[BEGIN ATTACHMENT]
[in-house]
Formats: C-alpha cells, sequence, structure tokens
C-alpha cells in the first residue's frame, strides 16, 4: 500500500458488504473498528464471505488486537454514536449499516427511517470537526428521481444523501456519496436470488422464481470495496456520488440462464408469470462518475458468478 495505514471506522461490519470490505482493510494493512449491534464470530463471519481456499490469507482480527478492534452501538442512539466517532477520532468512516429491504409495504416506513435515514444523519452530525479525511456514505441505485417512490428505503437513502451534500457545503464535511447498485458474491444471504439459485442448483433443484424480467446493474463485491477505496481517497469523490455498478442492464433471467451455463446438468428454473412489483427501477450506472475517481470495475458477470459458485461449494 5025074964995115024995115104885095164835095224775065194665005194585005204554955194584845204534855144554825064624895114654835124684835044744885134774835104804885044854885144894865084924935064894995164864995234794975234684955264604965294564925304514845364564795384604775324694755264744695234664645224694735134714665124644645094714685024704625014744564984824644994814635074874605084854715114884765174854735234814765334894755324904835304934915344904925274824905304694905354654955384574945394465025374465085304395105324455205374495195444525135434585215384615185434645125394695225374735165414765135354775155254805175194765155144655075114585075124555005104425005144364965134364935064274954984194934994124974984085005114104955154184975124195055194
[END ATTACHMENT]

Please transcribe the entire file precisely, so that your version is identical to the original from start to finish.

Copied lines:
[in-house]
Formats: C-alpha cells, sequence, structure tokens
C-alpha cells in the first residue's frame, strides 16, 4: 500500500458488504473498528464471505488486537454514536449499516427511517470537526428521481444523501456519496436470488422464481470495496456520488440462464408469470462518475458468478 495505514471506522461490519470490505482493510494493512449491534464470530463471519481456499490469507482480527478492534452501538442512539466517532477520532468512516429491504409495504416506513435515514444523519452530525479525511456514505441505485417512490428505503437513502451534500457545503464535511447498485458474491444471504439459485442448483433443484424480467446493474463485491477505496481517497469523490455498478442492464433471467451455463446438468428454473412489483427501477450506472475517481470495475458477470459458485461449494 5025074964995115024995115104885095164835095224775065194665005194585005204554955194584845204534855144554825064624895114654835124684835044744885134774835104804885044854885144894865084924935064894995164864995234794975234684955264604965294564925304514845364564795384604775324694755264744695234664645224694735134714665124644645094714685024704625014744564984824644994814635074874605084854715114884765174854735234814765334894755324904835304934915344904925274824905304694905354654955384574945394465025374465085304395105324455205374495195444525135434585215384615185434645125394695225374735165414765135354775155254805175194765155144655075114585075124555005104425005144364965134364935064274954984194934994124974984085005114104955154184975124195055194